Hi, Well my email doesn’t have anything to do with your business, sorry. I was wondering if we’re related to eachother because there’s only a few Zader’s out there?????

  • Kalleh

    Interestingly, we have discussed the opposite of “mudita” periodically on our wordcraft bulletin board; that word is “epicaricacy,” or finding joy in someone’s misfortune. Yesterday someone found your site’s discussion of “mudita,” and we thought it might be the antonym for “epicaricacy.” Yet, what about the English word “macarism?” Isn’t that similar to “mudita” in meaning? What’s the distinction?

  • Kelleh,

    I am unable to find the word “Macarism” in any of the English dictionaries I have at my disposal…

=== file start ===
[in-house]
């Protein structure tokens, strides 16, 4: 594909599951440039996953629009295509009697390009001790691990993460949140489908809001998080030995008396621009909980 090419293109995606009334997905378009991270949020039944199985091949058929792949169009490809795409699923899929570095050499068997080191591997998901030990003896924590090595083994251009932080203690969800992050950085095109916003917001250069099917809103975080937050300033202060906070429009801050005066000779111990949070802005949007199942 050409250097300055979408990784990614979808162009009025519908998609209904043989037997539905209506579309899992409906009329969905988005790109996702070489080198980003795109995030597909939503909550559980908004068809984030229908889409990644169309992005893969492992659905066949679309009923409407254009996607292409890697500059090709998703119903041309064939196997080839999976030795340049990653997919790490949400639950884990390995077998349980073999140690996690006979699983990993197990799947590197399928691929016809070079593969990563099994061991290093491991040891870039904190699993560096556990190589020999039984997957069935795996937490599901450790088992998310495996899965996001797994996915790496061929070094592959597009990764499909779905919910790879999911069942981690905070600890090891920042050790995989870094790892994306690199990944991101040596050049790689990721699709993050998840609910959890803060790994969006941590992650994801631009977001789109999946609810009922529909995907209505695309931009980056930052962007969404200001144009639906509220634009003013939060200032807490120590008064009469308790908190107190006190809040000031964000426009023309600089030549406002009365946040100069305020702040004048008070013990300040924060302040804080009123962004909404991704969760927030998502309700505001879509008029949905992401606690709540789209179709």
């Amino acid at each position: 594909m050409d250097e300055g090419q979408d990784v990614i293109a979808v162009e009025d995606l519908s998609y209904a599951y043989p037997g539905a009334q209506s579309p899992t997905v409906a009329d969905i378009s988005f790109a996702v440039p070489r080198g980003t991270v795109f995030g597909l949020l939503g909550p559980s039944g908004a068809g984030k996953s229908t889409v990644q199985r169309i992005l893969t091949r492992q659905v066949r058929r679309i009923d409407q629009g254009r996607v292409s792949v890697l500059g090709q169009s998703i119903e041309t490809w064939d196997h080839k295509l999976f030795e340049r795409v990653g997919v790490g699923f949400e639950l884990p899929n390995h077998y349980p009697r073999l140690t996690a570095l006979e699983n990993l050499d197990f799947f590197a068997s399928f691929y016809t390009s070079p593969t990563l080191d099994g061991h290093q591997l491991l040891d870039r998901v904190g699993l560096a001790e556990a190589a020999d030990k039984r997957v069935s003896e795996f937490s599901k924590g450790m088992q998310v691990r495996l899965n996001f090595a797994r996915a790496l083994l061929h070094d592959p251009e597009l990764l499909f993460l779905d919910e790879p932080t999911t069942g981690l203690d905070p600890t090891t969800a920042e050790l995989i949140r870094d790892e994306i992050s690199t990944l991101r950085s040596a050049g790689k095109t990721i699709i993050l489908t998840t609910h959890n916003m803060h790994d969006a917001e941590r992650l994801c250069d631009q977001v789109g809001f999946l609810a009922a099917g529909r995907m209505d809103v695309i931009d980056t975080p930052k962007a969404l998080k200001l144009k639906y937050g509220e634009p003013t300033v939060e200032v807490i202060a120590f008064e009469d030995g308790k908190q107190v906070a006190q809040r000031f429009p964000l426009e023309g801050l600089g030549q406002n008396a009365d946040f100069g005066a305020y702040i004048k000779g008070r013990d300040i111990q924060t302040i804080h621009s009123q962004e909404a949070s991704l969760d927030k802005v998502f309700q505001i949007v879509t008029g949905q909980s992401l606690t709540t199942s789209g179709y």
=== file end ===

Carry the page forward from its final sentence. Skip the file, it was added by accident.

• Karen

    There’s something on the Merriam-Webster Dictionary website called the “open dictionary,” wherein people can submit new or made-up words, words they think should be in the dictionary but are not. Most of the submissions are on the humorous side, but some are thoughtful and serious. Even though mudita is a “real” word in another language, just for fun you could submit it to this site to share the concept with an even larger, and perhaps younger, audience.

  • So mudita is the opposite of “schadenfreud” that creepy concept of “happiness at hearing of the misfortune of others”.

  • Mudita Dennett

    My name is Mudita and I was wondering what my name looked like written in sanskrit. I know there is an alphabet. But I was wondering if the litteral translation of the word would be different than just transfering letter for letter. Please get back to me…

  • Kim